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Level 1

Remote work for Tenneesee working from home in Michigan

Hello,

I work from home remote in Michigan, but work for a hospital in Tennessee. Who would I be paying my State withholding tax too? Also, I noticed they are not deducting city tax from my earnings, I dont want to get stuck with a huge city tax bill in the spring... how do I know if I have to pay my resident city income earned tax since I am technically earning my money for work I do in another state?

 

thanks!

1 Best answer

Accepted Solutions
Anonymous
Not applicable

Remote work for Tenneesee working from home in Michigan

great news for you

 

Tennessee is one of nine states in the United States that does not or nearly does not have income taxes. The state isn't entirely income tax-free, as Tennessee still has the Hall Tax, which is a flat tax on interest and dividends.  being a non-resident you wouldn't pay any tax there on your interest and dividends

 

the only state income tax return you'll have to file is for Michigan

 

as to Michigan cities

 

The Michigan cities that levy a local income tax charge tax rates ranging from 0.5 percent to 2.5 percent. Normally, city income tax will be withheld from your pay along with federal and state income taxes. 

 

Eighteen Michigan cities have a local income tax rate of 1 percent on residents. They are Albion, Battle Creek, Big Rapids, Flint, Grayling, Hamtramck, Hudson, Ionia, Jackson, Lansing, Lapeer, Muskegon, Muskegon Heights, Pontiac, Port Huron, Portland, Springfield and Walker.

Four Michigan cities have higher local tax rates. Detroit taxes residents at a 2.5 percent rate. Highland Park taxes residents at 2 percent. Saginaw imposes a 1.5 percent tax on residents. Grand Rapids levies a 1.3 percent tax on residents.

 

The state mitigates the cities’ tax bite by providing a partial state income tax credit for city income taxes paid.

 

ask your employer about city withholding if you live in one of the cities above.

 

if you are subject to one of those city's income tax, be aware TT may not do it. and even if they do you may have to paper file it.   

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6 Replies
Level 15

Remote work for Tenneesee working from home in Michigan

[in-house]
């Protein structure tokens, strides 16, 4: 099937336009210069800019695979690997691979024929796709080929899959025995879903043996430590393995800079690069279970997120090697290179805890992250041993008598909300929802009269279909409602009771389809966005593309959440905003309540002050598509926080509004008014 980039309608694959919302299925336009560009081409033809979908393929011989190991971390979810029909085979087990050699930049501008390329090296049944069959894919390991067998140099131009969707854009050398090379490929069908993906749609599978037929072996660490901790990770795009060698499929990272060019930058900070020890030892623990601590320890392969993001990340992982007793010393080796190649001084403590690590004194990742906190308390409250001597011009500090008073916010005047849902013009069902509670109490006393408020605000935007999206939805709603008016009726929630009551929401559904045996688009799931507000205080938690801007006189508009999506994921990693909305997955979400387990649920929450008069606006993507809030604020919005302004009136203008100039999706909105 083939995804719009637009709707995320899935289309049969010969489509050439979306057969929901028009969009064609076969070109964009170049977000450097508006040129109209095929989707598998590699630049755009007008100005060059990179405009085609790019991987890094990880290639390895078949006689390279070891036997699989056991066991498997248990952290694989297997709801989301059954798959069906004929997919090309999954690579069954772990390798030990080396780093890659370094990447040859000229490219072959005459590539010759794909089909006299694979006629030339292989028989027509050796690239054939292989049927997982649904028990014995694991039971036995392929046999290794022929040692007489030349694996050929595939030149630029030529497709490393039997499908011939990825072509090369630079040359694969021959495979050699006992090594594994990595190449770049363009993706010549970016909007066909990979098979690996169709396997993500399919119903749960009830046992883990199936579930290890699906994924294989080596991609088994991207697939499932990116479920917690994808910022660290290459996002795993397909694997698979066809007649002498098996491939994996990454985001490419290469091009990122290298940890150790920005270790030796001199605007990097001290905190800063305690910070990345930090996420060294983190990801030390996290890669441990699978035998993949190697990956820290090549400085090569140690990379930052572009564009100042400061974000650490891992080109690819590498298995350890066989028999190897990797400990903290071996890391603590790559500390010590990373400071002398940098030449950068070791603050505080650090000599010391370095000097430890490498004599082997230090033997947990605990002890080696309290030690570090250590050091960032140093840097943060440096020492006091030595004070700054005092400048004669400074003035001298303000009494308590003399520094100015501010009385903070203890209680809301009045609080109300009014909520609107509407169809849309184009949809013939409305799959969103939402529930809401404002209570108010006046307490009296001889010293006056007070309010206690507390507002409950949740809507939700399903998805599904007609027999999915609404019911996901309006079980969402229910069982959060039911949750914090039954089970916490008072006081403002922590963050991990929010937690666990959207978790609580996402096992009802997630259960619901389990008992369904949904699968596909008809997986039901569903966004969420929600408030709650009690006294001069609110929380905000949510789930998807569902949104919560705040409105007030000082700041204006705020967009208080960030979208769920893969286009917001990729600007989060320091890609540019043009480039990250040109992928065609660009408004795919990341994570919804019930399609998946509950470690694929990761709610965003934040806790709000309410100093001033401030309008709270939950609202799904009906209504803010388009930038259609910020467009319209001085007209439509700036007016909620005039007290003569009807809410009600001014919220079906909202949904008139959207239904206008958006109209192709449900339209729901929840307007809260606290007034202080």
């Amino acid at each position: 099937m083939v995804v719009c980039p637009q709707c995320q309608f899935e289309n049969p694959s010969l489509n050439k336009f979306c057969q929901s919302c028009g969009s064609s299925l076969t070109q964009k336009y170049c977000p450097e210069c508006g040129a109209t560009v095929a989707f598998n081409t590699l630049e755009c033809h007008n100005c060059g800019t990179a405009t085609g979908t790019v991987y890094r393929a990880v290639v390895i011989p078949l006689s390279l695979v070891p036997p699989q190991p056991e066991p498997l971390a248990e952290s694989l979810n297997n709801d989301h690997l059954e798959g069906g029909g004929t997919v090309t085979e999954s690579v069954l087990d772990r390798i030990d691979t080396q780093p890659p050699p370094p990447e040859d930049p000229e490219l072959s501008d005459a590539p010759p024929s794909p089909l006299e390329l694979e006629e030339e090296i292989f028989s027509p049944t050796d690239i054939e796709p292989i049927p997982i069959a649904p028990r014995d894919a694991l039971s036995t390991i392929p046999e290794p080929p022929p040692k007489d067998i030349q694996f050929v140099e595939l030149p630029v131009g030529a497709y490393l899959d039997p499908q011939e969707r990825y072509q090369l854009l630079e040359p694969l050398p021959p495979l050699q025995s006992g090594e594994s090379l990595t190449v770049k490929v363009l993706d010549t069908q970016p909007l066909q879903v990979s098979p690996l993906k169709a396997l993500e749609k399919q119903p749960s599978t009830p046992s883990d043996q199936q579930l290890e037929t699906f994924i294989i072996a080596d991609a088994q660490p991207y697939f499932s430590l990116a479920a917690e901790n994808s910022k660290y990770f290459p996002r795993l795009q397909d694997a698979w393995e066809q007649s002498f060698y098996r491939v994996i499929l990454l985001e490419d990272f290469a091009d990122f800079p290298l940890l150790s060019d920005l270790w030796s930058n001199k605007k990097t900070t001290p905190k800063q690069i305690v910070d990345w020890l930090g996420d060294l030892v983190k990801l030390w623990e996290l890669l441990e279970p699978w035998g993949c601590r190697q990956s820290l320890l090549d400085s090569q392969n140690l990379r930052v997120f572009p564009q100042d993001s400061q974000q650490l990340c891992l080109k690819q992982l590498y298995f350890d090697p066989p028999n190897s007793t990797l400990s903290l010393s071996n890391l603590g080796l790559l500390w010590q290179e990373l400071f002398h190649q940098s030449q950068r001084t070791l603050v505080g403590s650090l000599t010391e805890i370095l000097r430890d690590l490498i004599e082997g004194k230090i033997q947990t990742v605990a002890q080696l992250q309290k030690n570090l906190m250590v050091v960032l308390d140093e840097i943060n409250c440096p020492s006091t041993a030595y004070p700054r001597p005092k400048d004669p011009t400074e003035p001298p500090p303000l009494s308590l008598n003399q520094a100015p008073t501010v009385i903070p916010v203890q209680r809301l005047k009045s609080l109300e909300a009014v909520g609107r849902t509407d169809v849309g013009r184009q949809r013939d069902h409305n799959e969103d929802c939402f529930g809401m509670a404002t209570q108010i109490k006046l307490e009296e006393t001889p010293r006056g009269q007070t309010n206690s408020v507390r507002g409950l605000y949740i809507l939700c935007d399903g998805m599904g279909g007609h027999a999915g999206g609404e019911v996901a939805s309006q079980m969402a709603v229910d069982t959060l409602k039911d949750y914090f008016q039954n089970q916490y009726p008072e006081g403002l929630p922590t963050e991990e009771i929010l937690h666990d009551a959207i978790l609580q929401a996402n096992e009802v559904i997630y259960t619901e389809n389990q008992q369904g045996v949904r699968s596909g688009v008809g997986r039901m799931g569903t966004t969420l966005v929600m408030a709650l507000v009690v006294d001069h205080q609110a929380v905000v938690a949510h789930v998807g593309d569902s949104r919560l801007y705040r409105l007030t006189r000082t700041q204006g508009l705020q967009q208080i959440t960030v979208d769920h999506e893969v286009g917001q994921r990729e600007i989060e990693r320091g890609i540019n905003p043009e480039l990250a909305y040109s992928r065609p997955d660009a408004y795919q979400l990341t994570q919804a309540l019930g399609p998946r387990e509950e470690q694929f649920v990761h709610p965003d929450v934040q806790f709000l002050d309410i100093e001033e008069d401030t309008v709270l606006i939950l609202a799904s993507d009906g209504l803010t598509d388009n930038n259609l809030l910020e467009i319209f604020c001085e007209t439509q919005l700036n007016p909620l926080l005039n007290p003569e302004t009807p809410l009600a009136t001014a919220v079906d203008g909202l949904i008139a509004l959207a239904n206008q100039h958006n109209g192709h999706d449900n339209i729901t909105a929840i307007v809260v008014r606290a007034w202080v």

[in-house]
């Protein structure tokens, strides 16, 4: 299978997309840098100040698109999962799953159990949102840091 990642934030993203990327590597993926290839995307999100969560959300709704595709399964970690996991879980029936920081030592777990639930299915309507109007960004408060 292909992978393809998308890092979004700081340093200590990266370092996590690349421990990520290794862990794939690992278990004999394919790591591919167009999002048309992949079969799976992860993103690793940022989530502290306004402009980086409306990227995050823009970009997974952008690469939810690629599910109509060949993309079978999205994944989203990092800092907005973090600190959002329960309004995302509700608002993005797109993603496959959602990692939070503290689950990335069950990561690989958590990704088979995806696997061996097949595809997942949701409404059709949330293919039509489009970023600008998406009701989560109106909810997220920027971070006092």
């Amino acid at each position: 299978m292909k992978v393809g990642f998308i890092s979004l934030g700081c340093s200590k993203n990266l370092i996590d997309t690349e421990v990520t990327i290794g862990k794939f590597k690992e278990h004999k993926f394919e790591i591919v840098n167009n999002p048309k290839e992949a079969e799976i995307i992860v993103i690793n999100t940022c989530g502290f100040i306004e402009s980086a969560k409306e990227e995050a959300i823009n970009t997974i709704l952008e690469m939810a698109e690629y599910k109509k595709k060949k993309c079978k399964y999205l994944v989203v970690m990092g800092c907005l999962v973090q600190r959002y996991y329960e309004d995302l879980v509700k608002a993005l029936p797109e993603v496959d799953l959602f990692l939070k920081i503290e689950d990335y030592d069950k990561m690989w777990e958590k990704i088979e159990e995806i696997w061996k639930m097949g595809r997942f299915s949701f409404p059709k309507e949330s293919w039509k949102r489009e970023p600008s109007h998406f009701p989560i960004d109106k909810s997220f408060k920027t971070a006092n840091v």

If the employer will not withhold the MI state and local taxes then you will need to make estimated tax payments ... talk to the employer first. 

Level 1

Remote work for Tenneesee working from home in Michigan

Hello. I'm about in the same boat. I'm living in MS but doing work in Texas and New Mexico. My employer doesn't pull out my local state "Mississippi" taxes, so I have to file estimated taxes. I had to go to my state's website, which searching in google or bing should lead you to the right direction. I had to make an account. To make sure I was doing the right thing, I actually called and spoke to someone in the tax department in my state, and they gave me instructions on how to make an account, when to file, and how much. My state is 5%. So I take any income made, and I calculate that on a calculator multiplied by 5%. So if just to say, I make $80,000 this year, I'll take 80,000 x 5% which is $4,000.00 state taxes. (I'm just using this number as an example.) So I'll take that $4,000.00 and pay it in estimated taxes. For Mississippi, our estimated tax payment days are: April 15, June 15, Sept 15 and Jan 15 for that prospective year in taxes. Though you'll be paying on Jan 15, you won't be paying for any income past the Dec 31, or year date on taxes. Anything you make payments on, I'd make a documented folder b/c in MS, we are required to have our own proof come tax time of what we paid. So save those receipts/print outs of when you make payments. I've also made an excel spreadsheet for myself that puts all my mileage income and paycheck income in the spreadsheet. I've instructed it to multiply that amount at that time by the required 5% for my state. It's basically a check for myself to make sure I don't get slammed with a huge tax bill at the end of the year. This is my first year doing it, so I'm really nervous about it. Good luck.